Clashes between US-backed Syrian Kurdish fighters and ISIS militants continued for a fourth day Sunday near a prison in northeastern Syria that houses thousands of members of the terrorist group, the Kurdish force said.
The standoff follows a bold assault by the extremists that breached the premises of Gweiran Prison, allowed an unknown number of militants to escape and killed dozens of US-backed fighters who guard the facility.
The Kurdish-led forces, with assistance from the US-led coalition in the form of surveillance, intelligence and airstrikes, have contained the threat, the coalition said in a statement Sunday.
Several dozen militants remain holed up in one wing of the prison, to the north and in adjacent buildings, from where they have been firing at the Kurdish forces.
A spokesman for the Kurdish forces, Farhad Shami, said the militants have used hundreds of minors held in the same facility as human shields, preventing a final assault.
More than 3,000 suspected ISIS militants are believed to be held in Gweiran, the largest facility in Syria housing ISIS militants, including over 600 under the age of 18.
“While it is militarily defeated, ISIS remains an existential threat to the region," said Commander of the Combined Joint Task Force-Operation Inherent Resolve Maj. Gen. John W. Brennan. “Due to its severely degraded capability, ISIS’ future survival is dependent on its ability to refill its ranks through poorly-conceived attempts” like the Gweiran prison attack.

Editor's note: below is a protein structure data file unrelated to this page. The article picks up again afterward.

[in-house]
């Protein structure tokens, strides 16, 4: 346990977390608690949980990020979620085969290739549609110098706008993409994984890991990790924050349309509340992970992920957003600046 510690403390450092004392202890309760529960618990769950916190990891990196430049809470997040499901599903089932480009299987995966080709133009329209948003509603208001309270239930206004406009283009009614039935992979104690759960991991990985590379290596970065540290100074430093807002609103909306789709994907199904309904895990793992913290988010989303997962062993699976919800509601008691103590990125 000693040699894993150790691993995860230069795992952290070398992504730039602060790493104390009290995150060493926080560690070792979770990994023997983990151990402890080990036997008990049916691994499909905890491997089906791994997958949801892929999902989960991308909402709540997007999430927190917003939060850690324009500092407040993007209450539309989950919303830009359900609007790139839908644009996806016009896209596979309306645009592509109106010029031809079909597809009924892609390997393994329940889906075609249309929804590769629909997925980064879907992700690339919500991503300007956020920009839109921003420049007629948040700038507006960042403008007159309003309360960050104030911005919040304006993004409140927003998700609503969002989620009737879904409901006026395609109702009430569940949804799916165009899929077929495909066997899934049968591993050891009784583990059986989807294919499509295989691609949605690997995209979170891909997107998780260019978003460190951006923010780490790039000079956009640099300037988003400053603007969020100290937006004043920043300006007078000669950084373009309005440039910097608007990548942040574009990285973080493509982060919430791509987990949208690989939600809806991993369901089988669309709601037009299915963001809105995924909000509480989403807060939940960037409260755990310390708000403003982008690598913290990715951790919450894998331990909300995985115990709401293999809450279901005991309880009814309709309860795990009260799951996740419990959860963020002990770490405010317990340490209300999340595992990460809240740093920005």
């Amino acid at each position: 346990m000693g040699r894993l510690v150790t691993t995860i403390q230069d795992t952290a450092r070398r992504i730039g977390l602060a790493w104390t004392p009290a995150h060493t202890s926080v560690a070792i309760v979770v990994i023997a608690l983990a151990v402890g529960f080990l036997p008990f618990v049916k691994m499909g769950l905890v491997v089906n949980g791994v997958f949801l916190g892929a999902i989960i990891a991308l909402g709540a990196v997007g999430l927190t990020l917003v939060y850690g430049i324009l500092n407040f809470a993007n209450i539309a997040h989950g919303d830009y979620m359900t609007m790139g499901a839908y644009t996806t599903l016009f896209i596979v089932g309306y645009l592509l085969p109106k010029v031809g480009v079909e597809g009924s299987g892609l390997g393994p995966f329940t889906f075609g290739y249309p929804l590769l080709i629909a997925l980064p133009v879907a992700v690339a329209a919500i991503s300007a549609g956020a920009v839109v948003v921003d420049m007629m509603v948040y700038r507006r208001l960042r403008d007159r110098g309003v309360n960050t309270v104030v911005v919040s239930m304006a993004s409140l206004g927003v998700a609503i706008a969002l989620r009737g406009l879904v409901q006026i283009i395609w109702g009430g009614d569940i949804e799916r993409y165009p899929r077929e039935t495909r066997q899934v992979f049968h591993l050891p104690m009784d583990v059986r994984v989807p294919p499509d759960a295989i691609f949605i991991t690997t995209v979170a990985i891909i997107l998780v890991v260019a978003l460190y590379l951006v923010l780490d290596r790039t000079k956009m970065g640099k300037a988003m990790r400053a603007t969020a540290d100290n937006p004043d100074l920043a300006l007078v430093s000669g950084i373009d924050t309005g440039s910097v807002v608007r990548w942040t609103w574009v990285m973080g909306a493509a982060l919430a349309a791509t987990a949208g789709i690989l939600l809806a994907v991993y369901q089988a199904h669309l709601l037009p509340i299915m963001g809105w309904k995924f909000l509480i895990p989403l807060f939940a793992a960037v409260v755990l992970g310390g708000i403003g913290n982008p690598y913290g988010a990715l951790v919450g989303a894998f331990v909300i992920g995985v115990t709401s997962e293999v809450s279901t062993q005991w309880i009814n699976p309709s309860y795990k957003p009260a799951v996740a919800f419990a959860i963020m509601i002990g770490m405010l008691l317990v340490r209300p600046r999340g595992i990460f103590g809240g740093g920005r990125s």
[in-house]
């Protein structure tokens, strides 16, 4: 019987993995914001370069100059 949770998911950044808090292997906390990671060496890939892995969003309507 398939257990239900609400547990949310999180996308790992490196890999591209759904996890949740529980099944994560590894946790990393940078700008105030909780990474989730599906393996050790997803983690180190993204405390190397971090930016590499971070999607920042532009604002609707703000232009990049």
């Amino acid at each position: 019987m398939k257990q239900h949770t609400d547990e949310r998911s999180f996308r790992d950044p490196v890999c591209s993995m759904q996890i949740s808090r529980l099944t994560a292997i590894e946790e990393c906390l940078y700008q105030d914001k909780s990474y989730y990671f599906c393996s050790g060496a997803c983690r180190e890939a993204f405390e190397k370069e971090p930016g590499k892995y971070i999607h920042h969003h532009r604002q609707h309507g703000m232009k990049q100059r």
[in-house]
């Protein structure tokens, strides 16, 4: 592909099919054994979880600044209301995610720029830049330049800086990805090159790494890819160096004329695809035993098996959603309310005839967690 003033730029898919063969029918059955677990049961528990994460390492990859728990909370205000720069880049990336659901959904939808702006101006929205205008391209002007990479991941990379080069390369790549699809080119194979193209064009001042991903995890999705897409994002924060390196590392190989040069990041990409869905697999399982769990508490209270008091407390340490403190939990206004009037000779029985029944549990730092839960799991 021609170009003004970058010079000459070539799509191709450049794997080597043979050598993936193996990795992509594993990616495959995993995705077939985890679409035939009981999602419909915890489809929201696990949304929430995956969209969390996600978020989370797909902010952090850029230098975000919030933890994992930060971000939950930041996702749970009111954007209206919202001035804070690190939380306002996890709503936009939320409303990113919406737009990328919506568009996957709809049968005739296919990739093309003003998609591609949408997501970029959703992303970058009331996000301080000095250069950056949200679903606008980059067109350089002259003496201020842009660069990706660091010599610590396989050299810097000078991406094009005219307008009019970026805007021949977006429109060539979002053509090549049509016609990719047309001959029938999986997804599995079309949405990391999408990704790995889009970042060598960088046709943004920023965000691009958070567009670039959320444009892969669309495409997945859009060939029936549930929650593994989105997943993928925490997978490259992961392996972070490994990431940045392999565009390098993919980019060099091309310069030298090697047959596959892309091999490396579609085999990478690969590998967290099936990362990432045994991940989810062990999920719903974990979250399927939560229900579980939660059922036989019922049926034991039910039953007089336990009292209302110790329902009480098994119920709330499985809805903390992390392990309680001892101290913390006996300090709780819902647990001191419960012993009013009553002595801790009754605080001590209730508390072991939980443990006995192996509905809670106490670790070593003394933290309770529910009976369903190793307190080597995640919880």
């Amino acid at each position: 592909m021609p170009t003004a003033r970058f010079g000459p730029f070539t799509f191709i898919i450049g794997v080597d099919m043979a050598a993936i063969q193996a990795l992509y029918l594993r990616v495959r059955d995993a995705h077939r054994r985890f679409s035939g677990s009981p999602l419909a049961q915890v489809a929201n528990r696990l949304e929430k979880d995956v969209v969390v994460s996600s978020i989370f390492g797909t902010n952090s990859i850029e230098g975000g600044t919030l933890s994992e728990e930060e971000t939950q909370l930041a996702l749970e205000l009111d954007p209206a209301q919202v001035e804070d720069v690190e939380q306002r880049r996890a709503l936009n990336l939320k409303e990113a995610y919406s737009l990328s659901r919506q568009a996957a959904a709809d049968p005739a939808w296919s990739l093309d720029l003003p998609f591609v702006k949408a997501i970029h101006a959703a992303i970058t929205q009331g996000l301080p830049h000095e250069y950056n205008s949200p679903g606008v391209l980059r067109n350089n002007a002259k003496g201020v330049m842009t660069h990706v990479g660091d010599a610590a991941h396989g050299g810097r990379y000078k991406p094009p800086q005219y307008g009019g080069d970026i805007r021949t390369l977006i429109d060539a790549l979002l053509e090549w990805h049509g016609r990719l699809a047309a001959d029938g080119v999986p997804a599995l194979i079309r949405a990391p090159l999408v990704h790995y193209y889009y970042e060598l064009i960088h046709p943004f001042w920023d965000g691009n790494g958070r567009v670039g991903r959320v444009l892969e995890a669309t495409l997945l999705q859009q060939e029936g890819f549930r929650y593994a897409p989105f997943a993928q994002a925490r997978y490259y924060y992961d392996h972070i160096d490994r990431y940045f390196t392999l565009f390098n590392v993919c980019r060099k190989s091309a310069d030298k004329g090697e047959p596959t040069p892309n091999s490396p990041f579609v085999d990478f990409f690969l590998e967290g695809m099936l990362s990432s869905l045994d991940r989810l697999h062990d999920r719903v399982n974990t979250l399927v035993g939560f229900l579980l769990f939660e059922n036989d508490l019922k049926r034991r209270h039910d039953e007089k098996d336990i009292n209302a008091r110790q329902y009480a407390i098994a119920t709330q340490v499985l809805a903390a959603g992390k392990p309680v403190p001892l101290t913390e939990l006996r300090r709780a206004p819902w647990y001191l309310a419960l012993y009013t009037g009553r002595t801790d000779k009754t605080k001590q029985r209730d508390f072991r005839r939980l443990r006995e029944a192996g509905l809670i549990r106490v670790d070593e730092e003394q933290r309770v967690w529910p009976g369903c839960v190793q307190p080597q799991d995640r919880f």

The coalition said it was analyzing the situation to determine if the group is still planning other such attacks in Syria and Iraq.
In their attack, the ISIS militants had attempted to destroy a new, more secure facility under construction next to the Gweiran prison, and have seized arms from prison guards before murdering them, the coalition added.
The Kurdish forces said militants on Sunday staged a new attack on the prison, also known as al-Sinaa prison, in an attempt to break the security cordon and support inmates still in control of parts of the prison.
In a statement, the Kurdish-led force known as the Syrian Democratic Forces, said the attack on the northern section of the prison in the city of Hasakeh was repelled and the militants were chased into a nearby residential area.
Another SDF spokesman Siamand Ali said ISIS fighters arriving from outside the city also tried to attack the prison and were repelled.
A resident near the prison said warplanes from the US-led coalition flew over the prison earlier Sunday, breaking the sound barrier. The resident, who spoke on condition of anonymity for fear of retribution, said the US-backed Kurdish forces were heard calling on ISIS militants in the prison and in surrounding buildings to turn themselves in. A war monitor, the Britain-based Syrian Observatory for Human Rights, said helicopters threw fliers over the city, urging residents to report suspicious activities.
The Observatory said the fighting has killed at least 136 people, including civilians.